A lot of the [recent] change driving innovation in digital health solutions is probably permanent — especially if the virus becomes endemic and never goes away completely. It’s a different state of “normal” that will continue to drive ongoing digitalization.
Do you think the pandemic made patients and physicians more open to these technologies?
Nelson: I think you may have had some people who were a bit intimidated by telehealth at first or didn’t fully understand all the benefits. Then suddenly, we were in a situation where it’s indispensable in caring for patients. The industry already had many digital health solutions that were ready immediately. With COVID, the demand for telehealth and remote patient monitoring solutions exploded and the current digital health revolution emerged. Patients, physicians and hospital staff have gotten more comfortable using digital health technology, and now the digital health revolution is gaining speed. We did see some concerns from physicians and clinical staff that older patients wouldn’t be able to get their head around some of these technologies. But during this pandemic, we’ve seen that patients changed their behavior and adapted.
There will absolutely be long-lasting benefits after the pandemic as well. For example, patients can remain at home and save the time and transportation costs that can come up when visiting a physician. That’s particularly helpful for certain patients who might be on low incomes, live far away from their clinics, or both. Reimbursement has also helped make remote monitoring and other digital technologies more palpable for patients and clinics. It’s amazing to see how quickly the transformation and adoption of digital health solutions has taken place over the past 18 months or so.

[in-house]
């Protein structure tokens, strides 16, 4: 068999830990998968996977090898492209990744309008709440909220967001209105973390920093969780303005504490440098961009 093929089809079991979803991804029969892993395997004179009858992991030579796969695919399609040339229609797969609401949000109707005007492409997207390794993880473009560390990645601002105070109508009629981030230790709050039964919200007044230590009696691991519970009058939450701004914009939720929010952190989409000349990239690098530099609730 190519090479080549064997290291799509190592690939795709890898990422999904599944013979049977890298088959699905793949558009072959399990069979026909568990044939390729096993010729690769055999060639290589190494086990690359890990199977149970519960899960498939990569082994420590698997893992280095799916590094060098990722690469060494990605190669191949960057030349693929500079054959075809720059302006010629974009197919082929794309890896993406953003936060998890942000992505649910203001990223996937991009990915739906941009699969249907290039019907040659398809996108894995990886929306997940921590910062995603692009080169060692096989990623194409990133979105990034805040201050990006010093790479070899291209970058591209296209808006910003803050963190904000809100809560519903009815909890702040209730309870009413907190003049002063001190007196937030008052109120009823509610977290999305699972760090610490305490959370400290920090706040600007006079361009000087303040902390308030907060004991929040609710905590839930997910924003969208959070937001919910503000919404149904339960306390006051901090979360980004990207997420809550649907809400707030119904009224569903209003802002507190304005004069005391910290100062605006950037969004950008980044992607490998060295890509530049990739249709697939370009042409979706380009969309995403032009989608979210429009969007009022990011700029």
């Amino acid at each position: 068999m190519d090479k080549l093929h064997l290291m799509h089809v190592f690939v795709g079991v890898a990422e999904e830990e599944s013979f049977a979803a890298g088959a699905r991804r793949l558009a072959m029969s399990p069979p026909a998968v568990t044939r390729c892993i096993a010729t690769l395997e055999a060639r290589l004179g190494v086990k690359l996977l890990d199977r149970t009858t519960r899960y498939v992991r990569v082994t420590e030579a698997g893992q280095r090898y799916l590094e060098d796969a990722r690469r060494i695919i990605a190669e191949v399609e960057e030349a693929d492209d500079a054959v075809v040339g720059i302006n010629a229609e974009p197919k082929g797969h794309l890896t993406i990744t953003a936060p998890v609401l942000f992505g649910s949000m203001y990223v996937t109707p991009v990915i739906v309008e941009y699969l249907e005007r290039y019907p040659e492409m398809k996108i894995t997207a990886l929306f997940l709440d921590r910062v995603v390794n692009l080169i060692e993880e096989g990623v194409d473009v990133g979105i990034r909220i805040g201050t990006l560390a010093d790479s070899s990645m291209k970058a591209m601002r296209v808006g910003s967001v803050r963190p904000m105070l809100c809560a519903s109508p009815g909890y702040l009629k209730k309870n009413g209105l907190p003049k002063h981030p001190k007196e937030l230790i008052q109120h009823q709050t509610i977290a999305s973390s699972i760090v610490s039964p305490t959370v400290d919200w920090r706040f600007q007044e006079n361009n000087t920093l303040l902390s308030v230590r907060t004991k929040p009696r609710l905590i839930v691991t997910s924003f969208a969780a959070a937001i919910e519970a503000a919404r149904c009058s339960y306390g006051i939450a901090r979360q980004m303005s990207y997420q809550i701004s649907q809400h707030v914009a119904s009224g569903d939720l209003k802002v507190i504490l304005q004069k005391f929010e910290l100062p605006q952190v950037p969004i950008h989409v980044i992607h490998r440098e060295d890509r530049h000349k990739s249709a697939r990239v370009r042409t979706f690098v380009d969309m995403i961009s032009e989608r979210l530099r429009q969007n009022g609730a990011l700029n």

Khan: More physicians are definitely appreciating the benefits of safe, remote follow-up with their patients and a lot of previous skepticism has disappeared. In Australia alone, we went from about five percent remote monitoring use to more than thirty percent in a very short space of time. Now that the advantages of digital health are clearer, it’s going to be harder to go back.
There is also another side to digital health evolution. There’s a lot of information and data that comes through remote monitoring that physicians need to review. How to optimize that process to make the review as easy as possible is one of the most pressing questions in digital health. The way physicians are trained, and the way practices are set up now, is not always in line with what it takes to run a successful remote clinic. I think we will see that the pandemic has accelerated the shift in the way physicians are setting up their practices to incorporate greater digitalisation and technology.